Dead Interviews: Living Writers Meet Dead Icons

Dan Crowe

Dead Interviews: Living Writers Meet Dead Icons
Granta Books
United Kingdom
1 December 2013

Dead Interviews: Living Writers Meet Dead Icons

Dan Crowe

These ingenious interviews will amuse, provoke and delight.

Veering from the intensely serious to the wildly silly, Dead Interviews grants writers the chance to sit down with their heroes and flex their cerebral muscles, or simply indulge in some bookish gossip with a deceased icon. Pitch-perfect mimesis meets razor sharp literary criticism in the book that refuses to let dead writers lie.

The contributors: Rick Moody on Jimi Hendrix, Cynthia Ozick on Henry James, Douglas Coupland on Andy Warhol, Sam Leith on John Berryman, Geoff Dyer on Friedrich Nietzsche, A. M. Homes on Richard Nixon, David Mitchell on Samuel Johnson and James Boswell, John Burnside on Rachel Carson, ZZ Packer on Monsieur de Saint-George, Michel Faber on Marcel Duchamp, Rebecca Miller on the Marquis de Sade, Ian Rankin on Arthur Conan Doyle and Joyce Carol Oates on Robert Frost.


The idea of talking with the dead as a form of literary conceit has been with us for centuries. Dan Crowe proffers Dialogues of the Dead by Lucian of Samosata (c.125–80) as the first evidence of this kind of writing. We all talk with the dead, Crowe suggests, seeking solace, answers and revelations.

Many of the stories in this collection of fictionalised interviews with deceased writers and other icons have been published previously in Crowe’s literary quarterly, Zembla, while others were commissioned exclusively for this book. The title ‘Zembla’ was lifted from Nabokov’s Pale Fire, described here as ‘a perfect fusion of tradition, reflection, literary playfulness and distortion’, and the stories in Dead Interviews are certainly rife with these last two.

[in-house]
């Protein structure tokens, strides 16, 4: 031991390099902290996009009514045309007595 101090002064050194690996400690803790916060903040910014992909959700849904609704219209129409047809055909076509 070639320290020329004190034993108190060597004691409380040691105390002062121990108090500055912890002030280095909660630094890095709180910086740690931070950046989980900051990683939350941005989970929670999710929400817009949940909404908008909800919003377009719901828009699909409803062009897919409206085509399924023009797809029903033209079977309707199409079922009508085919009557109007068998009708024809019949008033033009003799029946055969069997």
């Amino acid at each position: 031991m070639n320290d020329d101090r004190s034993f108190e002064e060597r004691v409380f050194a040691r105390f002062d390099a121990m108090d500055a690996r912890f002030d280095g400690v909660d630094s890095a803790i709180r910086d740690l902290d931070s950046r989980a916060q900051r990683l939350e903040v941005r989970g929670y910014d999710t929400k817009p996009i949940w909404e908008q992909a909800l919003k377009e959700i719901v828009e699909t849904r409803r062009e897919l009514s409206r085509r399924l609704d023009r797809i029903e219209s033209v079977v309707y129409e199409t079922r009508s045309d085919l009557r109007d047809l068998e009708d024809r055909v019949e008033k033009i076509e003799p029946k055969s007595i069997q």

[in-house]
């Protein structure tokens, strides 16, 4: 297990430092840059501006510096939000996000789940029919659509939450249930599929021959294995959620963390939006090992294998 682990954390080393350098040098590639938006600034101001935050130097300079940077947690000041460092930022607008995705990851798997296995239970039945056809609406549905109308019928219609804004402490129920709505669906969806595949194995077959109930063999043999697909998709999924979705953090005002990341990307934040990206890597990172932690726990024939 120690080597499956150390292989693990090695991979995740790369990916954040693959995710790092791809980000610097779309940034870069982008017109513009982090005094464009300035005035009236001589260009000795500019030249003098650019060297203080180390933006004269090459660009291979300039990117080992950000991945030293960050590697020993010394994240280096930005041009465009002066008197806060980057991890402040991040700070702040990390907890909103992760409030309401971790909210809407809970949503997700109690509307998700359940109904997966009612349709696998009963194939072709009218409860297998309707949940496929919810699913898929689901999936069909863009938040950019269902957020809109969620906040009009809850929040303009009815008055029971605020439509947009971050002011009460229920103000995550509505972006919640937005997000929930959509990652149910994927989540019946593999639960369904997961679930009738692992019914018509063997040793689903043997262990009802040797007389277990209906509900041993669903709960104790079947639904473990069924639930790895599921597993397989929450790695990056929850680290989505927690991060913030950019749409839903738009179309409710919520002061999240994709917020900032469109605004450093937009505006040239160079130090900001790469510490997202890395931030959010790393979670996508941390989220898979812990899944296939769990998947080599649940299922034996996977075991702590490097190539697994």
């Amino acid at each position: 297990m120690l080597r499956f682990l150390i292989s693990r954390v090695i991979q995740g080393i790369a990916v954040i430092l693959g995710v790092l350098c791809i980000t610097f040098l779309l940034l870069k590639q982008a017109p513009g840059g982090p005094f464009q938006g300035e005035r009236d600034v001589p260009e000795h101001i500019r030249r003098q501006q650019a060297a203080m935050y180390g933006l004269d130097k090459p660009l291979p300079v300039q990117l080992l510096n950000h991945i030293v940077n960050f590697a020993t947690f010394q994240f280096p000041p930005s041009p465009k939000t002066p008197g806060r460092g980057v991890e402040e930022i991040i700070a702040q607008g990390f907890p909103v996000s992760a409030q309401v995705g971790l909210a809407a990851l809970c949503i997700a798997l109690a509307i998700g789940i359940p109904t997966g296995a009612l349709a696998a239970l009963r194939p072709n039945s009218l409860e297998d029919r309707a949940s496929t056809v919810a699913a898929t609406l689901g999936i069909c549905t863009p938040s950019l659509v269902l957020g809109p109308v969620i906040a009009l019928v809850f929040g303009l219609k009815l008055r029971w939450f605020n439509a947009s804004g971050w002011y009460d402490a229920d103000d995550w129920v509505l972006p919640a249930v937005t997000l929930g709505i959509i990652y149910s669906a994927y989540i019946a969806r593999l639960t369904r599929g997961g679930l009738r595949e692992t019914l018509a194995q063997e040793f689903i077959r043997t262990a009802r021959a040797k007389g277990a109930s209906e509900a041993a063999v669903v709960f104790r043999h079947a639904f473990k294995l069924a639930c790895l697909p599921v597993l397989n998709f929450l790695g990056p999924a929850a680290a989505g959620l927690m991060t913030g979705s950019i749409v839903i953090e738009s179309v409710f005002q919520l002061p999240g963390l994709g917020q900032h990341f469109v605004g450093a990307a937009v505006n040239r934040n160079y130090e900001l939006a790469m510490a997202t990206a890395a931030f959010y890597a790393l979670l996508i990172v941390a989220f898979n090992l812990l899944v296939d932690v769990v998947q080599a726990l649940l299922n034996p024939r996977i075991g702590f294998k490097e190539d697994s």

Cynthia Ozick asks Henry James intrusive questions he’s not prepared to answer, especially not to a feminist. David Mitchell interviews both Samuel Johnson and Johnson’s biographer James Boswell, while William Blake makes a cheeky cameo appearance. Andy Warhol appears as dithering in death as in life in Douglas Coupland’s entry.

It’s revealing to see how each writer has worked with the concept, and some stories will charm more than others. John Burnside’s interview with Rachel Carson was particularly moving; her ideas still resonate, given our continued environmental destruction and political framework, and I’ve now added Carson’s Silent Spring to my reading list. Z.Z. Packer’s enlightening interview with the ‘black Mozart’ and inspiration for d’Artagnan, Monsieur de Saint-George, had me reaching for the history books and revisiting Alexandre Dumas’ The Three Musketeers.

Joyce Carol Oates refreshingly broke the Q&A formation favoured by all other contributors and elevated this collection with her inspired piece on Robert Frost, whom we meet seemingly dozing with a ‘scribble of saliva on his mouth’. In some respects this is an odd idea for a collection, and at times it’s a little patchy, but it’s a wild plunge among the dead, into a curious world where history has been inventively revisited by some of our finest writers.

Deborah Crabtree

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